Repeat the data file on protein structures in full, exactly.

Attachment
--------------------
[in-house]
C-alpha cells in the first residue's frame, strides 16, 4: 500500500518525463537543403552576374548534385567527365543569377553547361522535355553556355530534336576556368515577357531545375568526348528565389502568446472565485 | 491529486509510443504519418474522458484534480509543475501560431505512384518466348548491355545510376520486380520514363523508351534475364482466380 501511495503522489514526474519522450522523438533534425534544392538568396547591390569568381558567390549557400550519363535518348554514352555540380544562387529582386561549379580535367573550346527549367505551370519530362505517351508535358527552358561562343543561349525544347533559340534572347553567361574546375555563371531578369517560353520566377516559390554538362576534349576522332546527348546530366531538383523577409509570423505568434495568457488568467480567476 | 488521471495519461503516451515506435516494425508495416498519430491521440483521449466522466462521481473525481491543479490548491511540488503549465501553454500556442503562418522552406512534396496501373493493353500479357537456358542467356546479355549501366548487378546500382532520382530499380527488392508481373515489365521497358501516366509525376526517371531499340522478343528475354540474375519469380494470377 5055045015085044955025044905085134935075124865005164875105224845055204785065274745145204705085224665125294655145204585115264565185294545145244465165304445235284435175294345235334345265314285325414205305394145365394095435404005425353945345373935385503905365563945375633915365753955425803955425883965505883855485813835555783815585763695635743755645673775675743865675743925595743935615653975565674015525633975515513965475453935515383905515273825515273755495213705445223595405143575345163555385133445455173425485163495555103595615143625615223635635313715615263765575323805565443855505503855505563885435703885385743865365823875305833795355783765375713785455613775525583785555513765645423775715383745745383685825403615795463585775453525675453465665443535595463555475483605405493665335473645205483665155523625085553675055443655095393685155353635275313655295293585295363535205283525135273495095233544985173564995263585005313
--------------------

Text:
[in-house]
C-alpha cells in the first residue's frame, strides 16, 4: 500500500518525463537543403552576374548534385567527365543569377553547361522535355553556355530534336576556368515577357531545375568526348528565389502568446472565485 | 491529486509510443504519418474522458484534480509543475501560431505512384518466348548491355545510376520486380520514363523508351534475364482466380 501511495503522489514526474519522450522523438533534425534544392538568396547591390569568381558567390549557400550519363535518348554514352555540380544562387529582386561549379580535367573550346527549367505551370519530362505517351508535358527552358561562343543561349525544347533559340534572347553567361574546375555563371531578369517560353520566377516559390554538362576534349576522332546527348546530366531538383523577409509570423505568434495568457488568467480567476 | 488521471495519461503516451515506435516494425508495416498519430491521440483521449466522466462521481473525481491543479490548491511540488503549465501553454500556442503562418522552406512534396496501373493493353500479357537456358542467356546479355549501366548487378546500382532520382530499380527488392508481373515489365521497358501516366509525376526517371531499340522478343528475354540474375519469380494470377 5055045015085044955025044905085134935075124865005164875105224845055204785065274745145204705085224665125294655145204585115264565185294545145244465165304445235284435175294345235334345265314285325414205305394145365394095435404005425353945345373935385503905365563945375633915365753955425803955425883965505883855485813835555783815585763695635743755645673775675743865675743925595743935615653975565674015525633975515513965475453935515383905515273825515273755495213705445223595405143575345163555385133445455173425485163495555103595615143625615223635635313715615263765575323805565443855505503855505563885435703885385743865365823875305833795355783765375713785455613775525583785555513765645423775715383745745383685825403615795463585775453525675453465665443535595463555475483605405493665335473645205483665155523625085553675055443655095393685155353635275313655295293585295363535205283525135273495095233544985173564995263585005313